Musical Borrowing
An Annotated Bibliography

Individual record

[+] Williams, Justin A. “‘This Year’s Model’: Toward a Sloanist Theory of Popular Music Production.” The Musical Quarterly 105 (December 2022): 320-56.

Sloanism, the commercial philosophy of producing and selling an “updated” consumer good before the end of the original product’s life cycle, can be applied to certain practices in the popular music industry whereby existing songs are consciously updated with a new production, new artist, or new genre. Sloanism is named after Alfred P. Sloan, president of General Motors from 1923 to 1956, who pioneered annual models, trade-ins, and planned obsolescence in the automotive industry to drive production and consumption. In the music industry, Sloanism is particularly evident in the 1980s and 1990s due to a confluence between new technologies, genres, and copyright-based commercial strategies. The mid-1980s production team of Mike Stock, Matt Aitken, and Pate Waterman (SAW), whose many hits collectively sold over 40 million records, exemplify musical Sloanism in their repurposing of existing songs. For example, Kylie Minogue’s The Locomotion (1988), produced by SAW, is a Eurobeat cover of Little Eva’s The Loco-Motion (1962). While not strictly a cover song, Janet Jackson’s Rhythm Nation (1989), produced by Jimmy Jam and Terry Lewis, is structurally based on Sly and the Family Stone’s Thank You (Falettinme Be Mice Elf Agin) (1969). Jam and Lewis similarly update Sly’s funk sound into their synth-heavy style of “new jack swing.” In the 1990s, examples of Sloanism can be found in the trend of “rap cover versions” of older pop songs, wherein the original hook is retained in the chorus, but the verses are replaced with rap vocals. Will Smith is the rapper most strongly associated with this practice; most of his late-1990s hits, including the film tie-ins Men in Black and Wild Wild West, are Sloanist updates. Sloanism as an intertextual category overlaps with—but still crucially differs from—retroism as described by Simon Reynolds. Both deal with cultural fixation on material from the past, but retroism does not differentiate between recreating musical styles and repackaging “upgraded” musical products. While a Sloanist theory of music production only accounts for a specific kind of musical reworking, it demonstrates the relationship between musical material and modes of production.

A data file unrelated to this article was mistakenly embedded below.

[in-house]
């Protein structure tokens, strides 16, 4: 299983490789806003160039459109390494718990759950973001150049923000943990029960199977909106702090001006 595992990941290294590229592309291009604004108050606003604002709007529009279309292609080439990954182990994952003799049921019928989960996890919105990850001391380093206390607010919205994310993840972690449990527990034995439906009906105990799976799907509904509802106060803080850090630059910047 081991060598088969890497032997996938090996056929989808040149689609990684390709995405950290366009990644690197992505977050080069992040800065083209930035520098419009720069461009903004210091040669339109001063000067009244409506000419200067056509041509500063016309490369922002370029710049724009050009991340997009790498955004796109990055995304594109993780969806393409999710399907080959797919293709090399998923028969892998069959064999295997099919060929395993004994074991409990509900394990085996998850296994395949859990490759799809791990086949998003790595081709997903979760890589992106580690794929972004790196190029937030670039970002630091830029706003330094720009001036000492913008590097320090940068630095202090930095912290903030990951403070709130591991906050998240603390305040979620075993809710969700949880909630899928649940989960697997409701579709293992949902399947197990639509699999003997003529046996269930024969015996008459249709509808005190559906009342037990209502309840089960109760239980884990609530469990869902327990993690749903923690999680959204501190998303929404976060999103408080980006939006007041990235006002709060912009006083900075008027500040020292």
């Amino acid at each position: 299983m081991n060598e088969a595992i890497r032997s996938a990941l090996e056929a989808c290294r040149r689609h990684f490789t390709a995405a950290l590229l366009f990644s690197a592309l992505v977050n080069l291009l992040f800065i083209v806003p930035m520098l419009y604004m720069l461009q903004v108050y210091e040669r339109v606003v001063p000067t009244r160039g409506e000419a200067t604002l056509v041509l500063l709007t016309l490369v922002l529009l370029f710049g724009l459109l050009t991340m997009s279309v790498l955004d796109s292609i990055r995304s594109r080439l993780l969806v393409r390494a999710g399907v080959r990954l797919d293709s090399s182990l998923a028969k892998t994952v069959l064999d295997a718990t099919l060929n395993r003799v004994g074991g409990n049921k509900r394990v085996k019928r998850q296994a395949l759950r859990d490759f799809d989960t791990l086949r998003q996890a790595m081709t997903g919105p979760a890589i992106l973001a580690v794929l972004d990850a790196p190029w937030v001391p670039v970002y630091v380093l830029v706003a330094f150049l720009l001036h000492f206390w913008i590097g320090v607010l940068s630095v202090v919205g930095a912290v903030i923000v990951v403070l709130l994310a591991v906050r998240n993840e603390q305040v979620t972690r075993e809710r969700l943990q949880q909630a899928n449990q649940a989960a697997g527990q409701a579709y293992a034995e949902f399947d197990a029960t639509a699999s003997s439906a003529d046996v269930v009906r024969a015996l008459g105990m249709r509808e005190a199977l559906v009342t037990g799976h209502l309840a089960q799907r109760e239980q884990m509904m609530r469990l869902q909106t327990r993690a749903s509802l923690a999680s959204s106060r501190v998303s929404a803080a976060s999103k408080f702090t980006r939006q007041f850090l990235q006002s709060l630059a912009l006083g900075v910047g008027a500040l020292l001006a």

Sources: Mariah Carey and Walter Afanasieff (songwriters), Mariah Carey (performer): All I Want For Christmas Is You (320-21, 327); Michael McDonald, Ed Sanford, Jerry Leiber, and Mike Stoller (songwriters), Michael McDonald (performer): I Keep Forgettin (328-29); Hank Ballard (songwriter), Chubby Checker (performer): The Twist (330); Gerry Goffin and Carole King (songwriters), Little Eva (performer): The Loco-Motion (331-32); Sly and the Family Stone: Thank You (Falettinme Be Mice Elf Agin) (332-34); James Mtune: Juicy Fruit (335); Sting (songwriter), The Police: Every Breath You Take (335); Led Zeppelin: Kashmir (335-36); Patrice Rushen, Freddie Washington, and Terri McFaddin (songwriters), Patrice Rushen (performer): Forget Me Nots (336); Stevie Wonder: I Wish (336); Leon Sylvers, Stephen Shockley, William Skelby (songwriters), The Whispers (performers): And the Beat Goes On (336); Bernard Edwards, Nile Rodgers (songwriters), Sister Sledge (performer): He's the Greatest Dancer (336); Bill Withers and Grover Washington Jr.: Just the Two of Us (336); Charles Fox, Norman Gimbel (songwriters), Roberta Flack (performer): Killing Me Softly with His Song (337).

Index Classifications: 1900s, 2000s, Popular

Contributed by: Matthew Van Vleet

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Musical Borrowing and Reworking - - 2024
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